Customer experience drives B2B customers to be loyal or to switch to a competitor. 96 percent of customers say a good customer experience is important to their loyalty,1 and 86 percent of customers say they will switch to a higher-cost competitor in search of a better customer experience.2 Providing a good B2B customer experience helps reduce customer churn and can grow your customer base and draw market share from competitors. Thoughtful customer experiences also influence how customers spend, as loyal customers are five times more likely to purchase again, meaning an increase in the customer’s cart share.


Understanding the customer is a major part of providing a good customer experience. Getting to a deep level of understanding and insights can reveal customer preferences on how, when, where, and what to serve to customers. Those insights can also help a B2B company get smarter about its customer service and success model, which can lead to improved cost management strategies. At a minimum, insights can be leveraged to allow an organization to identify and focus its efforts on high-value activities. Customer-centric companies have 60 percent greater profitability than competitors,3 and a big reason for that is right-sizing efforts to what customers value most.

One size does not fit all

Customer expectations are rising as a result of great experiences being provided in other industries/segments that are tangential at best to most B2B companies. According to Salesforce, almost 75 percent of business buyers expect their business partners to personalize engagements to their needs, more than two-thirds expect Amazon-like customer experiences, and two-thirds have switched for a more consumer-like experience.4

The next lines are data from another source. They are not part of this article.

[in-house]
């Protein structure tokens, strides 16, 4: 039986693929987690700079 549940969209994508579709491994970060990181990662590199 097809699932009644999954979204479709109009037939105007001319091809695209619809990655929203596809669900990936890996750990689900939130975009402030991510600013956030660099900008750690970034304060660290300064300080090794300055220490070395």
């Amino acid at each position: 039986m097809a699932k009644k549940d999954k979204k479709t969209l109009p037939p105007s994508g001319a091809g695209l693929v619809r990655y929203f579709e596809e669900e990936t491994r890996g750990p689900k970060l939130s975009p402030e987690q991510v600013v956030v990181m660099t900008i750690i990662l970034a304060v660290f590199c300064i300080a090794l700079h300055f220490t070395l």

Within an industry, customer needs and intents are typically finite and don’t vary across customers. Preferences for how to meet those needs and intents, however, vary based on what the customer values. In a B2B relationship, addressing customer intents usually is synergistic with your own intents. Helping a customer achieve growth goals drives greater loyalty, building long-term relationships and, subsequently, increasing the customer’s value to your business.

77 percent of customers view brands more favorably if they seek out and incorporate feedback.

Inside-out versus outside-in

The inside-out approach to customer experience

The traditional way to think about how you bring your customer experience model to market is to think about it from an inside-out approach. Start with your offerings and an understanding of your SWOT. Gather insights about the market, and right-size what you do with what your research says and what competitors are doing.